The Terror Journal

A Journal on Terrorism and Genocide

Russia to end Chechnya anti-terror mission

RussiaPresident Dmitry Medvedev on Friday ordered the Russian authorities to move towards ending the anti-terror operation in Chechnya that has been in place for the last decade.

He ordered the national anti-terror committee to consider the future of the regime, which was put in place as Moscow was starting its second war against separatists in the Muslim Caucasus region in 1990.

“I propose that the national anti-terror committee considers the question about the anti-terror operation and takes the necessary decisions,” Medvedev said in comments broadcast on state television.

He said “the situation in Chechnya has normalised to a large degree and life is getting back to normal, modern buildings are being constructed.”

The decree on the start of a “counter-terrorist operation” was passed in Chechnya under late president Boris Yeltsin in 1999, just months before he resigned and installed Vladimir Putin at the helm.

Russia fought two full-scale wars with separatist forces after the collapse of the Soviet Union in Chechnya but the situation has stabilised in the last years under the strongman pro-Moscow local leader Ramzan Kadyrov.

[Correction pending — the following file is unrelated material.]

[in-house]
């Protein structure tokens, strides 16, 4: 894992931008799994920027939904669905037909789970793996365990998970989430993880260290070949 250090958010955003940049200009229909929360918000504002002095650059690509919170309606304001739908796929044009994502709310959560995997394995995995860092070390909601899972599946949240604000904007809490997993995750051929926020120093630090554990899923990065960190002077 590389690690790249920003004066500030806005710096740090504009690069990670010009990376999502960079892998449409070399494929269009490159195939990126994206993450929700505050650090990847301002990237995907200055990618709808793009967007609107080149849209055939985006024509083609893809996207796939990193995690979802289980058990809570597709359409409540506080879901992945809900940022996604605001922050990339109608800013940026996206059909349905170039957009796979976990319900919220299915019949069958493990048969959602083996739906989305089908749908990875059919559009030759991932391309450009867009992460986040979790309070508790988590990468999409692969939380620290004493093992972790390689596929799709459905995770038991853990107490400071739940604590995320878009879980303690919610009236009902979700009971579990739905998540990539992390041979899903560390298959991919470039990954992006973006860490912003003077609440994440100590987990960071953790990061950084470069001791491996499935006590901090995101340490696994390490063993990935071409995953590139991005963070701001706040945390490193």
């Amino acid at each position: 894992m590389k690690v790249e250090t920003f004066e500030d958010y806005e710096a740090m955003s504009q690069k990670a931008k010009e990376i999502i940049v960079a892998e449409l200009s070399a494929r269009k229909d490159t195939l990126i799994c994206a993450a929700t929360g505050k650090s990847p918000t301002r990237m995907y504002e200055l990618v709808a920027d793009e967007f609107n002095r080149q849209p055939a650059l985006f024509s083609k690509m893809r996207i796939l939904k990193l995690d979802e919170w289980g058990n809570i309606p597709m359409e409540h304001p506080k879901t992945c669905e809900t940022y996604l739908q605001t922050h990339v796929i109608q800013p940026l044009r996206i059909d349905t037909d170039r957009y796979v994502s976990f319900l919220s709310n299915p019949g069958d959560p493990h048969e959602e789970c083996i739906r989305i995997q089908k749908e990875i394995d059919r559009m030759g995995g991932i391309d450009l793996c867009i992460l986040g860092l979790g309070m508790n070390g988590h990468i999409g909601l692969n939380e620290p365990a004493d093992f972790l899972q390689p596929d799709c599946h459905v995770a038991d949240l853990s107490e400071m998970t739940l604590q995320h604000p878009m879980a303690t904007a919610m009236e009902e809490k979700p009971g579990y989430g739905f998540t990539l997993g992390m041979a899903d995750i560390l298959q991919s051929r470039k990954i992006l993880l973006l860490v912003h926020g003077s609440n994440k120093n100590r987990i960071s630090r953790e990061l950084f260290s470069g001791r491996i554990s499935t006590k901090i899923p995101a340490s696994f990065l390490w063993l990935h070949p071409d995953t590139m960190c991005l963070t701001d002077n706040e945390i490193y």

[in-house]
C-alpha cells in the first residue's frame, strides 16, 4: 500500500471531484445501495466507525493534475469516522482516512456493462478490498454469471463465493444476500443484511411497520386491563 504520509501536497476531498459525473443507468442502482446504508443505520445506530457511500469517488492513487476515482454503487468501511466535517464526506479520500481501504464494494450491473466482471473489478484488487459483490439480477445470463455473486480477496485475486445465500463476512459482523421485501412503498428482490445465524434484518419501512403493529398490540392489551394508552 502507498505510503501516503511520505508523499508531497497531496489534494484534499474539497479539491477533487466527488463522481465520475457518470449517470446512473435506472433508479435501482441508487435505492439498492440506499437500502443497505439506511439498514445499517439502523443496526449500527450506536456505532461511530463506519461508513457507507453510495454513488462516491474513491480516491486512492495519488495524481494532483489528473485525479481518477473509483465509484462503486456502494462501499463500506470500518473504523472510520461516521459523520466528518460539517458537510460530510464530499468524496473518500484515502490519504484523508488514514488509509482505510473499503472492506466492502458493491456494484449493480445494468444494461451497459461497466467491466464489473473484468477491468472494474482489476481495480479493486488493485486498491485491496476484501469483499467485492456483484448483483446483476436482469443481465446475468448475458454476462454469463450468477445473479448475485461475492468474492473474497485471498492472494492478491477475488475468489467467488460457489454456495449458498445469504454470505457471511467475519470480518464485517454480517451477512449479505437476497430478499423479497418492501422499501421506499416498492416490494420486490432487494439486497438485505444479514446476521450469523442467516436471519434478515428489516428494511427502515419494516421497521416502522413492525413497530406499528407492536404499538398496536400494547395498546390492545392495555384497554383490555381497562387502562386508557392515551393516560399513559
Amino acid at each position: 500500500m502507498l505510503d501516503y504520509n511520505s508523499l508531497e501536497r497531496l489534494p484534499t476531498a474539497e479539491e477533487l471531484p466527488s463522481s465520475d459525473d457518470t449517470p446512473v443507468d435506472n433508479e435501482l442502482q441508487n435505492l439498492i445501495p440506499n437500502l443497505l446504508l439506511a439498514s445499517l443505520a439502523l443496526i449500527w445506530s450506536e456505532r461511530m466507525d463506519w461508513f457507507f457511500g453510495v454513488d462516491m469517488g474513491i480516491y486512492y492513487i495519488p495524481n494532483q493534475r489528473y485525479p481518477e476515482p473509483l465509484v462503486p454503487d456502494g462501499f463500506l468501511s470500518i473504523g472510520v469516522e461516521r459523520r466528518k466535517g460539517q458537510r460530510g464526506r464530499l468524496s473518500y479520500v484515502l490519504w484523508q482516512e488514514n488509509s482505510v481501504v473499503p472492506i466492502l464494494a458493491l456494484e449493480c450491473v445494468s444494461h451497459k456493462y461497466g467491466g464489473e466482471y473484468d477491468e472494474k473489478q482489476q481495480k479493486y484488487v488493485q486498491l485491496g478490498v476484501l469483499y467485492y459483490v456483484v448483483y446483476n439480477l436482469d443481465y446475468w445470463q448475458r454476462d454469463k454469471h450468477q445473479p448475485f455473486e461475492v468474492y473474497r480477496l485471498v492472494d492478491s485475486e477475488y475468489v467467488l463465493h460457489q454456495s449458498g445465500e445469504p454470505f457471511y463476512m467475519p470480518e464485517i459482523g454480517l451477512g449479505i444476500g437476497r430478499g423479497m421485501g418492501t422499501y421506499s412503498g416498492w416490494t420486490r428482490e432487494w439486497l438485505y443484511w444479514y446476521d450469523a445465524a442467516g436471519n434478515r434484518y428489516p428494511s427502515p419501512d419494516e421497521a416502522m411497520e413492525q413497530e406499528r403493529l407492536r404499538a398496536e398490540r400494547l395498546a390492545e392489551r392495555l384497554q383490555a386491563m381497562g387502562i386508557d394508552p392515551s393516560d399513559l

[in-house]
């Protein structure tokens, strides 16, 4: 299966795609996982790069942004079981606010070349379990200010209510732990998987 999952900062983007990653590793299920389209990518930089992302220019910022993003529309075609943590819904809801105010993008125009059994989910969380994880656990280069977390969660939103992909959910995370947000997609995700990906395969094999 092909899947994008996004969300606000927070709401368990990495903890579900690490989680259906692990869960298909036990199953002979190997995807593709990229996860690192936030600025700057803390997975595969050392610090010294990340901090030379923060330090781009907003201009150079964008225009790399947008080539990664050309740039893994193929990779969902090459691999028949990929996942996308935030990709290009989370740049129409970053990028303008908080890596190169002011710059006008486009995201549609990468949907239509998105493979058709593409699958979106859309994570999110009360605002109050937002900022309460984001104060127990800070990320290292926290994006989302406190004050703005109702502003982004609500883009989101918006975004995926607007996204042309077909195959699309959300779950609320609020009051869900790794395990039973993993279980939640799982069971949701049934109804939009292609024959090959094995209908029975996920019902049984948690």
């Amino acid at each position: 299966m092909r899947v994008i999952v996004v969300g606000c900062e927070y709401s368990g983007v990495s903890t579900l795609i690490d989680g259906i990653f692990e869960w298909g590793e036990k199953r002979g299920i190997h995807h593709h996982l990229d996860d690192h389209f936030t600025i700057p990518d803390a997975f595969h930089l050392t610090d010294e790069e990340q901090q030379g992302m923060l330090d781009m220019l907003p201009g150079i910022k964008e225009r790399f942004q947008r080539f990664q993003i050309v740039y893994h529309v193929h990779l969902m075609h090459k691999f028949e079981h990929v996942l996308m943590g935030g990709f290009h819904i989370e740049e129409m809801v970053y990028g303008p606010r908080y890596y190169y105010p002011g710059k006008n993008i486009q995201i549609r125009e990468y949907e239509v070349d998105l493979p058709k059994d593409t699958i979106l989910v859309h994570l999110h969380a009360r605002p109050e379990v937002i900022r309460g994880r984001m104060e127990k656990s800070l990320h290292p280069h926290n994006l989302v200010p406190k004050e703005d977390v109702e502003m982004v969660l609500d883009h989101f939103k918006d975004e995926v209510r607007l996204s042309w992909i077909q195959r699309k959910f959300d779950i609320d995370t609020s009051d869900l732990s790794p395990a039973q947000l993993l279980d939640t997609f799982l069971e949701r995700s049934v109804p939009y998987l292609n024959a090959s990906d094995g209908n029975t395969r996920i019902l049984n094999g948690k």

Kadyrov, who has been accused by rights groups of using heavy-handed tactics against his enemies, said earlier this week “we have completely rooted out terrorism.”

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Medvedev’s comments on the stabilisation of Chechnya mean that the national security council is highly likely to take the decision to end the anti-terror operation when it meets on Tuesday.

“I am convinced that the removal of the anti-terror regime in Chechnya will allow the further normalisation of the situation and attract investment,” the head of the federal security service (FSB, ex-KGB) Alexander Bortnikov told Medvedev.

The president emphasized however that the fight against militants “should not stop or slow down.”

“We must create new possibilities for citizens to attract investment and create employment but we need to consistently fight terrorism,” Medvedev added.

Kadyrov met last week with Putin, who is now Russian prime minister but still believed to be the most powerful man in the country.

Of the 50,000 troops currently stationed in Chechnya, 20,000 might withdraw if the authorities end the effective state of war in the republic, the Interfax news agency said Thursday, citing a Russian military source.

The federal budget has also been stretched thin at a time of economic crisis by costs to maintain troops in volatile places in the Northern Caucasus and the injections into Chechnya’s war-ravaged economy, among other tasks.

While a relative state of normalcy has returned to Chechnya, and its capital Grozny been rebuilt from ruins, the scale of violence in neighbouring Ingushetia and Dagestan shows no signs of abating.

Source: APF

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